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‘I don’t think the strikes will work’: Sussex VC Adam Tickell talks to The Tab Sussex about upcoming UCU action

Good luck trying to get money back for your missed hours

Adam Tickell told us in an interview today that he doesn't think the upcoming UCU strikes will work.

Speaking to The Tab Sussex, the Vice-Chancellor also told us that he may have even taken part in the strikes if was he younger, but Adam was unsure if he would take part in them presently.

Speaking ahead of the planned strikes that will begin on February 22, Mr Tickell explained that refunds for missed hours would be much more complicated than students may think, and would not recognise the figures that were made by them.

We sat down with Adam to talk about the upcoming strikes and what they mean to students.

Will students be refunded for their missed hours?

Mr Tickell told The Tab Sussex that no one knows the true cost of the strike and so to figure out a set price for any reimbursement would be very complicated.

"We don't know what the effect of the industrial action will be. The union have said they will strike for 14 days but I think it is a big ask.

"We don't know what the cost will be, it will be very expensive for us, we will be putting in extra support for mental health.

"Calculations like that are unrecognisable… if we go down that line then it will not work like that".

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If refunds were ever to be pursued, and what we gathered was that they would not, it would not work out as simply as counting up contact hours then dividing the fees you pay. Fees contribute to much more than just teaching, such as maintaining the library, which costs millions each year to run.

Adam instead advised against these calculations "I'm worried the strike will cause frictions, so I encourage students not to add up the costs themselves".

So if you're looking to be refunded, it isn't going to be as easy as figuring out how much your contact hours are worth and sending an invoice. You guys will probably not get refunded.

Do you think it is fair for students to pay the price of the strikes?

"If you have a victimless strike, then it is a pointless strike" Adam told us, "so it is really intended to put pressure on me and other Vice-Chancellors to change our opinion".

Adam told us that there has, however, been some support from students at Sussex for the strikes, mainly from the English school at the university.

"However, I think that if the strikes continue that sympathy will start to evaporate

"The university is much more comfortable in its own skin, I'm worried that these strikes will change the community" ,making reference to previous issues of protest at Sussex such as the Sussex Six.

Lecturers have been telling students to write directly to you and to ask for refunds, do you think they (the lecturers) are right to do so?

When we spoke to lecturers about the strikes many told us that they have told their students to write to Adam asking for refunds and to put pressure on him. As he said previously, Adam reiterated that students should understand the complexity of tuition costs, and steer from calculating their own costs.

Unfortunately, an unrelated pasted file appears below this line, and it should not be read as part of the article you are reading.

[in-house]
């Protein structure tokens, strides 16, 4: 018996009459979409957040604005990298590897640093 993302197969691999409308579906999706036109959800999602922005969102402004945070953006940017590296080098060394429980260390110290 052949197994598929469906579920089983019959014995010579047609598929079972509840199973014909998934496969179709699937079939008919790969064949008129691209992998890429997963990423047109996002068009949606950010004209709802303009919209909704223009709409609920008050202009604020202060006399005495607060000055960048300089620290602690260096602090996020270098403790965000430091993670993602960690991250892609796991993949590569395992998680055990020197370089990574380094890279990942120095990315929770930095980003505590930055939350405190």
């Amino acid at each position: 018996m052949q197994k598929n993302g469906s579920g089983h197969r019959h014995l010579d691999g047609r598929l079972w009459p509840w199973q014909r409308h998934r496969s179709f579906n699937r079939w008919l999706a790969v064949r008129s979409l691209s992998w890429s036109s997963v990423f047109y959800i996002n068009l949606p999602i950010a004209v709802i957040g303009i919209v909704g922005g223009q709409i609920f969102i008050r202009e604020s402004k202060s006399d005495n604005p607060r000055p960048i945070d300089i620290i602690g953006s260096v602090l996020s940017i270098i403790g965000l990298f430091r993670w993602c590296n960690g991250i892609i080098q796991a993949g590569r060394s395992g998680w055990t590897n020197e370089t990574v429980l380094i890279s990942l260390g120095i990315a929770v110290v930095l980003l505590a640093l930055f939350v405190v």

"I think if staff encourage students to take this approach it will be unproductive" Tickell tells us.

Adam then went on to say that he is in a difficult position in which the university will either have to decrease in size and research funding or provide the pension plans for faculty members.

The Vice Chancellor says that there is simply not enough money for the current pension plan – which comes under review every three years – to maintain the educational output of the university. There is a structural deficit for the current pension scheme Adam says which is why the changes have been proposed.

Adam does not think that tuition fees should be used for pensions and instead should be used for education.

Will your pensions be affected and, if you were still a lecturer, would you strike?

"Well I am one of the few people who are not part of the USS (the current pension scheme".

The current pension scheme has a maximum amount that anyone can pay in during their lifetimes. Since Adam is one of the few who have reached this top contribution, he only pays into the USS to pay off any deficits.

Adam was part of a teaching union when he was younger and was a departmental representative. We asked if he was still part of that union or the UCU if he would strike today.

"The younger me may have taken part in the strikes, I don't know about the current me".

The Vice-Chancellor then went on to tell us that the situation with UCU is much more complicated than many people think and that he probably wouldn't strike or take industrial action because of the way they are handling things.

Adam Tickell told us that he was very sympathetic to the feelings of the lecturers, but ultimately said that the strikes will not achieve anything.

"I would be amazed if more strikes would be announced after the set dates".

Students have set up a petition for striking lecturer wages to be put into a hardship fund, do you think this would be effective?

Sussex students have set up a petition calling for the university to put the money they would typically spend on lecturer wages to be put into the hardship fund – a fund dedicated to providing students with financial support should they meet certain criteria.

"Everything is still under review" Mr Tickell explained, he said that the university is set to lose a lot of money and funds will have to be considered.

Adam deflected our question by telling us that he does wish to mitigate the effects of the strikes.